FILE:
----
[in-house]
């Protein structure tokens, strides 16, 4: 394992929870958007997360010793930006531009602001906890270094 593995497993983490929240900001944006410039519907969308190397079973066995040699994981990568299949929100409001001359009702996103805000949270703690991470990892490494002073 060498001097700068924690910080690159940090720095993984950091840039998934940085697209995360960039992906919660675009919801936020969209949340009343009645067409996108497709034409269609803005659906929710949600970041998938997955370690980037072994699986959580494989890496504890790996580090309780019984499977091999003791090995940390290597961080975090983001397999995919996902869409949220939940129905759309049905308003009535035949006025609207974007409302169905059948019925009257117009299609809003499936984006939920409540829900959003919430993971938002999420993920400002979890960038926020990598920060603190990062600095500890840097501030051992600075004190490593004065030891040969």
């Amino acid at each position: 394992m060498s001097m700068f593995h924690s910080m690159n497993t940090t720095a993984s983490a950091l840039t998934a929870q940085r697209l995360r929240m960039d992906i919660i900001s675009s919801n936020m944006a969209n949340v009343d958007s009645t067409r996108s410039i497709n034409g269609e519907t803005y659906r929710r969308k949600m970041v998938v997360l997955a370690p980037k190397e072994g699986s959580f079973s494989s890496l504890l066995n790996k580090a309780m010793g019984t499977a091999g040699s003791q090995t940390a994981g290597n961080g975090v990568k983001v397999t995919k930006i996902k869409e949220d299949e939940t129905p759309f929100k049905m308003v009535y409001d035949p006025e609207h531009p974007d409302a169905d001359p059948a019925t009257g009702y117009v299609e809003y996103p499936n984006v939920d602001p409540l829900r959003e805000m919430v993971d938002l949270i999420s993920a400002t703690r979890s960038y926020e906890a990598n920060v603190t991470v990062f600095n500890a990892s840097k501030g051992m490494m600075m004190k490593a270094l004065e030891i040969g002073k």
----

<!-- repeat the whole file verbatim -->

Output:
[in-house]
């Protein structure tokens, strides 16, 4: 394992929870958007997360010793930006531009602001906890270094 593995497993983490929240900001944006410039519907969308190397079973066995040699994981990568299949929100409001001359009702996103805000949270703690991470990892490494002073 060498001097700068924690910080690159940090720095993984950091840039998934940085697209995360960039992906919660675009919801936020969209949340009343009645067409996108497709034409269609803005659906929710949600970041998938997955370690980037072994699986959580494989890496504890790996580090309780019984499977091999003791090995940390290597961080975090983001397999995919996902869409949220939940129905759309049905308003009535035949006025609207974007409302169905059948019925009257117009299609809003499936984006939920409540829900959003919430993971938002999420993920400002979890960038926020990598920060603190990062600095500890840097501030051992600075004190490593004065030891040969």
């Amino acid at each position: 394992m060498s001097m700068f593995h924690s910080m690159n497993t940090t720095a993984s983490a950091l840039t998934a929870q940085r697209l995360r929240m960039d992906i919660i900001s675009s919801n936020m944006a969209n949340v009343d958007s009645t067409r996108s410039i497709n034409g269609e519907t803005y659906r929710r969308k949600m970041v998938v997360l997955a370690p980037k190397e072994g699986s959580f079973s494989s890496l504890l066995n790996k580090a309780m010793g019984t499977a091999g040699s003791q090995t940390a994981g290597n961080g975090v990568k983001v397999t995919k930006i996902k869409e949220d299949e939940t129905p759309f929100k049905m308003v009535y409001d035949p006025e609207h531009p974007d409302a169905d001359p059948a019925t009257g009702y117009v299609e809003y996103p499936n984006v939920d602001p409540l829900r959003e805000m919430v993971d938002l949270i999420s993920a400002t703690r979890s960038y926020e906890a990598n920060v603190t991470v990062f600095n500890a990892s840097k501030g051992m490494m600075m004190k490593a270094l004065e030891i040969g002073k």